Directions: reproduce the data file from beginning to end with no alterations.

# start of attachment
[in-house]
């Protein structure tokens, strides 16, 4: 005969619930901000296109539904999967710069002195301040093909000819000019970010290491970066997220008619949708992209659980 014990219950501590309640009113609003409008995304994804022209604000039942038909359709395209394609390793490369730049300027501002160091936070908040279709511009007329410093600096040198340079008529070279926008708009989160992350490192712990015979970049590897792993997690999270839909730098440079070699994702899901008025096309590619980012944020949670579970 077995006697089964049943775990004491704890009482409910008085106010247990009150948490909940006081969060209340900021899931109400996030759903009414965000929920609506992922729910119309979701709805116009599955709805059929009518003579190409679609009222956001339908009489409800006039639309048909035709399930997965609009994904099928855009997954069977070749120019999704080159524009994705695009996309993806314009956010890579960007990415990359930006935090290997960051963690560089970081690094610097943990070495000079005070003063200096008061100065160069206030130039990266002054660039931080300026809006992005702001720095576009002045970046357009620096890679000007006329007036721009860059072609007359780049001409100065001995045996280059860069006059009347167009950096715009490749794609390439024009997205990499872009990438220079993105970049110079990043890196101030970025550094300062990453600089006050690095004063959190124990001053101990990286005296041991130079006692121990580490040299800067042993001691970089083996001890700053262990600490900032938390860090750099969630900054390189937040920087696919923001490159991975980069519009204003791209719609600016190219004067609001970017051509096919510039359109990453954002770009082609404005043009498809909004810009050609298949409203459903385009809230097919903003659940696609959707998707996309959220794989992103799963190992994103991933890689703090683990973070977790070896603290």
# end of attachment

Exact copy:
[in-house]
């Protein structure tokens, strides 16, 4: 005969619930901000296109539904999967710069002195301040093909000819000019970010290491970066997220008619949708992209659980 014990219950501590309640009113609003409008995304994804022209604000039942038909359709395209394609390793490369730049300027501002160091936070908040279709511009007329410093600096040198340079008529070279926008708009989160992350490192712990015979970049590897792993997690999270839909730098440079070699994702899901008025096309590619980012944020949670579970 077995006697089964049943775990004491704890009482409910008085106010247990009150948490909940006081969060209340900021899931109400996030759903009414965000929920609506992922729910119309979701709805116009599955709805059929009518003579190409679609009222956001339908009489409800006039639309048909035709399930997965609009994904099928855009997954069977070749120019999704080159524009994705695009996309993806314009956010890579960007990415990359930006935090290997960051963690560089970081690094610097943990070495000079005070003063200096008061100065160069206030130039990266002054660039931080300026809006992005702001720095576009002045970046357009620096890679000007006329007036721009860059072609007359780049001409100065001995045996280059860069006059009347167009950096715009490749794609390439024009997205990499872009990438220079993105970049110079990043890196101030970025550094300062990453600089006050690095004063959190124990001053101990990286005296041991130079006692121990580490040299800067042993001691970089083996001890700053262990600490900032938390860090750099969630900054390189937040920087696919923001490159991975980069519009204003791209719609600016190219004067609001970017051509096919510039359109990453954002770009082609404005043009498809909004810009050609298949409203459903385009809230097919903003659940696609959707998707996309959220794989992103799963190992994103991933890689703090683990973070977790070896603290």